Research Study:Life Success for Children With Learning Disabilities (page 2)
Children with learning disabilities (LD) grow up to be adults with LD. That is, many of the difficulties experienced in childhood continue throughout adulthood. Even so, some people with LD follow a life path that leads them to success. They become productive members of society. They live satisfying and rewarding lives. Others find little more than continued "failure." They are barely able to "keep their heads above water" – emotionally, socially, or financially.
Many of these people have similar backgrounds and learning problems. Why, then, do they follow such different paths? Why does one end up with a rewarding career, long-term friendships, and financial stability while another has a life of unproductivity, isolation, and financial stress?
Research by the Frostig Center of Pasadena, CA, has shown that a set of personal traits, attitudes, and behaviors can help lead people with LD to successful life outcomes. It identified the following success attributes and offers ways to help children develop them:
- The presence and use of effective support systems
- Emotional coping strategies.
Based on more than 20 years of research by the Frostig Center, Life Success for Children with Learning Disabilities: A Parent Guide has the end goal of helping children become competent, content, and independent adults. These are people who reach their full potential and lead satisfying lives. Following the successful introduction of the Parent Guide, researchers at the Frostig Center also distilled their findings into a valuable tool for teachers. It's called The Six Success Factors for Students with Learning Disabilities.
How Can a Child Develop Success Attributes?
Fostering these six attributes is one of the ways that parents can help their children with LD grow up to be more successful throughout their lives. These attitudes, behaviors, and traits require exercise, practice, and review just as with any other skills children learn. At different life stages, new challenges may require you to recycle and revisit with your children the success attributes they worked on earlier.
To date, no research tells us exactly how to teach these attributes. Yet, research does suggest a number of key areas to consider. The specific approach to developing these attributes is dependent upon the age, abilities, experience, interests, and living environment of your child.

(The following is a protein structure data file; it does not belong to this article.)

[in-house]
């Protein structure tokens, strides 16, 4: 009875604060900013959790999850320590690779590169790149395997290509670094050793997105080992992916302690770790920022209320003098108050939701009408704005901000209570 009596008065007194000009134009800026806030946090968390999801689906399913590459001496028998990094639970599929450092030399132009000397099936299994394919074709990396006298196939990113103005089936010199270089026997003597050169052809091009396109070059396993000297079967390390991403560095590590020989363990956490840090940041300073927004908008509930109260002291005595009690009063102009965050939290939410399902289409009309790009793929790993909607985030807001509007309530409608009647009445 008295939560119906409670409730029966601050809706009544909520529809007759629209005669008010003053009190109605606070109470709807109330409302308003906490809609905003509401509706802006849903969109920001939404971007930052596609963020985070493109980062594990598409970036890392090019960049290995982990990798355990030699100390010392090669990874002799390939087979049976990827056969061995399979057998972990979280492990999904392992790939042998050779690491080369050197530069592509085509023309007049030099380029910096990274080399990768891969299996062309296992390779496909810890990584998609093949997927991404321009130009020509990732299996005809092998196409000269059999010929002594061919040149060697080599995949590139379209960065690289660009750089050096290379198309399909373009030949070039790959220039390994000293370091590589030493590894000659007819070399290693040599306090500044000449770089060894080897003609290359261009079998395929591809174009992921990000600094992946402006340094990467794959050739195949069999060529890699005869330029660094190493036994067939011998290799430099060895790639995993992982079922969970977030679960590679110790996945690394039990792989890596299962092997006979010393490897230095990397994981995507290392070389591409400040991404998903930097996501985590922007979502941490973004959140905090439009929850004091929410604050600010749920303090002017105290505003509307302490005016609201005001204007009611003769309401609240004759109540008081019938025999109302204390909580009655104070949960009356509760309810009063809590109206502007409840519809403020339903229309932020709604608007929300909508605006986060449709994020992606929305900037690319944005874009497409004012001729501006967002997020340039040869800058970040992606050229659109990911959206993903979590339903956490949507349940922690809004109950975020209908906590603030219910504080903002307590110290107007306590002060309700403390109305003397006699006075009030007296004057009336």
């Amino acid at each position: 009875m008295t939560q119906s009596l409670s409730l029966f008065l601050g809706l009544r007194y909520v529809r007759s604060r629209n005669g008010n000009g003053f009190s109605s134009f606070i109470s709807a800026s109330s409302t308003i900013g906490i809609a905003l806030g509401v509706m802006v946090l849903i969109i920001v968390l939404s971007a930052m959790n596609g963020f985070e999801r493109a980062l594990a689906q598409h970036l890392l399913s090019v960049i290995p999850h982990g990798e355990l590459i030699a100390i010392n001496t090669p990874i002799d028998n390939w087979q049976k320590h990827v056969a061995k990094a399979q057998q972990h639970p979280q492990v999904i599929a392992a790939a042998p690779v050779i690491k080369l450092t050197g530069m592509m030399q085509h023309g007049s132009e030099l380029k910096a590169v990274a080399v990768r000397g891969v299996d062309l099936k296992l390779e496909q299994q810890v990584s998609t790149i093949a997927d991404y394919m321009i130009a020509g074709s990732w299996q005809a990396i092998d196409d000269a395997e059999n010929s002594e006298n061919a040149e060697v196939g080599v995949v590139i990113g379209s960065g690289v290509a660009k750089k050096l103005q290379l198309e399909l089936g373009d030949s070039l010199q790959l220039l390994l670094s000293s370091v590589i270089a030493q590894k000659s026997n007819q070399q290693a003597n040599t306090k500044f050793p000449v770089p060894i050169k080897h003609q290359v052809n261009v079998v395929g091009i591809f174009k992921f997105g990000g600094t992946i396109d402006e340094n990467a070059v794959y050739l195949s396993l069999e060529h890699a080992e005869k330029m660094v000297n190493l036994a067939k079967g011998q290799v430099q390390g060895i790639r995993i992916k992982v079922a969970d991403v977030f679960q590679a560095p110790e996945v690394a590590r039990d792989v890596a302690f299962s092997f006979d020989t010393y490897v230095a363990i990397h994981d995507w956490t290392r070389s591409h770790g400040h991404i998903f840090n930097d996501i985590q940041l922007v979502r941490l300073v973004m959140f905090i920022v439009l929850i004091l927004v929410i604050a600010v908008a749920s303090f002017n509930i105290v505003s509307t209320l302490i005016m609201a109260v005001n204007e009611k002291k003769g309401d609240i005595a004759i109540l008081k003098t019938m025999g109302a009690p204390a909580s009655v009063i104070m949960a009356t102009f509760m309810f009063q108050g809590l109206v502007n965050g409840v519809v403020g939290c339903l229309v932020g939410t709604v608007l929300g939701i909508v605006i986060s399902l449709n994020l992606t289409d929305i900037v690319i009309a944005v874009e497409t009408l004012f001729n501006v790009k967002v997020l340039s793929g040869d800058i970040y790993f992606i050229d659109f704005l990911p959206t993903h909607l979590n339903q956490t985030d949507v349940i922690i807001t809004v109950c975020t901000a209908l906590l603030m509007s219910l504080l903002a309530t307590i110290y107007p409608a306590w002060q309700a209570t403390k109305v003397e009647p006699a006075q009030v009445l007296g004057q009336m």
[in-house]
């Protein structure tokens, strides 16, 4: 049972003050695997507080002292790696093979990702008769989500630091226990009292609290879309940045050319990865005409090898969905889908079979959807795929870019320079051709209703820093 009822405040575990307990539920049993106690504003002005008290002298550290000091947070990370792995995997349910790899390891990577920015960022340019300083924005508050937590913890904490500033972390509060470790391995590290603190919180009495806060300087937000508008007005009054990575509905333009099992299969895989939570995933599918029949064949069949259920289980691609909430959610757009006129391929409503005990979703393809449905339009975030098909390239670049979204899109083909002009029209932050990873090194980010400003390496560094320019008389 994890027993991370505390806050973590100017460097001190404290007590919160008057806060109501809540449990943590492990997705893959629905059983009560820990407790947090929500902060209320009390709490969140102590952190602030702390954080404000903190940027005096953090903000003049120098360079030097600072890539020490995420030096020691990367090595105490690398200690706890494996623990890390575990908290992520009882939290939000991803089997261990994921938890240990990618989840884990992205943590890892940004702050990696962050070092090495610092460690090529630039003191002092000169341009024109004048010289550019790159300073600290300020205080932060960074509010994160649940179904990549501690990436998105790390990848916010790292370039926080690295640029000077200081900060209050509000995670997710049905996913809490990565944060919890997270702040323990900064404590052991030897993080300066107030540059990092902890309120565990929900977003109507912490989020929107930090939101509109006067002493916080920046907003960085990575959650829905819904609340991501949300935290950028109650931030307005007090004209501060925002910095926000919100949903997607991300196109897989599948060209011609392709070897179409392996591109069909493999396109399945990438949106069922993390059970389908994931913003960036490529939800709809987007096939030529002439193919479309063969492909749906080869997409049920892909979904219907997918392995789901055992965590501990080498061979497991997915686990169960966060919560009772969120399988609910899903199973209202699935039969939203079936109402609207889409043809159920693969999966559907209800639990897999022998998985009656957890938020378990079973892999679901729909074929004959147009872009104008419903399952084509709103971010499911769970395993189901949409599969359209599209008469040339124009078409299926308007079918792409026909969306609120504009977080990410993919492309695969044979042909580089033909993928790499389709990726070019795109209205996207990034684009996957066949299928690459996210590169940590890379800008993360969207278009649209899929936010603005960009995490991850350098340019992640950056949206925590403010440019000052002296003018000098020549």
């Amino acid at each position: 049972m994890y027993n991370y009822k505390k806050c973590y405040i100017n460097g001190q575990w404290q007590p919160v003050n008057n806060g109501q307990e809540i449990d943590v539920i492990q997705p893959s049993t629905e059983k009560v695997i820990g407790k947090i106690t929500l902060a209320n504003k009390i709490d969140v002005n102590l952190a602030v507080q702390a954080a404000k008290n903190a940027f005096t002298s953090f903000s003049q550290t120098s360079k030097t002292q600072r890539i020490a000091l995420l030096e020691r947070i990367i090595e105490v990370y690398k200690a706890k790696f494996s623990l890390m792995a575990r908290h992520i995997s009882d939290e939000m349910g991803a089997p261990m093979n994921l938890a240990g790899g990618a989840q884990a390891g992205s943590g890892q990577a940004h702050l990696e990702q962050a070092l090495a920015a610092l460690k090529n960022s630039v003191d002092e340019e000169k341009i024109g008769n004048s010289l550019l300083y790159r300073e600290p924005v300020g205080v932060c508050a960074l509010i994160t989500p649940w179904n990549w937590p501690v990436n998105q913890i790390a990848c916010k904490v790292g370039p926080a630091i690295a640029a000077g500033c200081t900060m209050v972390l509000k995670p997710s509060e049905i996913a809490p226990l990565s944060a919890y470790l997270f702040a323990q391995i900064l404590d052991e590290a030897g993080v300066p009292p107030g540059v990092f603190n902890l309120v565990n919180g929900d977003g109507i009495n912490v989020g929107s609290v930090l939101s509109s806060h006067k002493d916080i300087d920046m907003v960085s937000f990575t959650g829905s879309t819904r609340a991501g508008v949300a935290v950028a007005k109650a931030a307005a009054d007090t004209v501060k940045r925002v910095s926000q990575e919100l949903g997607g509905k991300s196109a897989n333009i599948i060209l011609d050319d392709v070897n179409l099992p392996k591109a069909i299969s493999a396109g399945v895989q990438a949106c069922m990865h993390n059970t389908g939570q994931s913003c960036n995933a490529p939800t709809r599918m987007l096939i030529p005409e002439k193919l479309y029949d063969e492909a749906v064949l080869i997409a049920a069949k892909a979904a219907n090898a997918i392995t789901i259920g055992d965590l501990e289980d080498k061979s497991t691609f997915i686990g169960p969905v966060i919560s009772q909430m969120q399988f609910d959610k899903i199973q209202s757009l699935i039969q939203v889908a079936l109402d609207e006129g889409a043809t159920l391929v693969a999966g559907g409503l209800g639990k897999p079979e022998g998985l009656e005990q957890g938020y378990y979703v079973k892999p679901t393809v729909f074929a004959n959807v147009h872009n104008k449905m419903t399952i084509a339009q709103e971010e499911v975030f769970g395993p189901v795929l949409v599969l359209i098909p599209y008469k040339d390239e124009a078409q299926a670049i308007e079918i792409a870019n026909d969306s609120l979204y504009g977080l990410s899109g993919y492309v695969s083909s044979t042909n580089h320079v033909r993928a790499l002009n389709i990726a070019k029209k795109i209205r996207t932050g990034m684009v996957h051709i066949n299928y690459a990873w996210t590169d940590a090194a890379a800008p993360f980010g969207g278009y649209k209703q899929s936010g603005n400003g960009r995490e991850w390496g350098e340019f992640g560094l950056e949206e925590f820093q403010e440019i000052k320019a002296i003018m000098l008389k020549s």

About the Research
The information presented in both the Parent Guide and Teacher Guide is based on longitudinal research. This research compared about 50 former students of the Frostig Center during four different time frames:
- Entering Frostig (ages 7–14)
- Leaving Frostig (ages 8–17)
- 10 years after leaving Frostig (ages 18–25)
- 20 years after leaving Frostig (ages 28–35)
At the 10-year follow-up, the participants were rated "successful" or "unsuccessful," using a definition of success that included these factors:
- Independent living
- Family relations
- Social and community relationships
- Crime/substance abuse
- Life satisfaction
- Physical and psychological health
Quantitative analysis revealed that successful and unsuccessful participants differed little on background variables such as:
- Socioeconomic status
- Cognitive or academic measures
Instead, participants who were successful in life were more likely than others to have the success attributes listed above. At the 20-year follow-up, a series of analyses showed that the success attributes were highly predictive of life success. They had even more influence than factors such as as academic achievement, gender, socioeconomic status, ethnicity, and IQ (Raskind, et al, 1999). A detailed analysis of in-depth interviews with participants provided an even deeper understanding of the success attributes. It also revealed new themes such as how LD influences life events across the lifespan.
Adapted from the Frostig Center’s “Life Success for Children with Learning Disabilities: A Parent Guide.”
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Reprinted with the permission of the National Center for Learning Disabilities. © 1999-2009 National Center for Learning Disabilities, Inc. All Rights Reserved.
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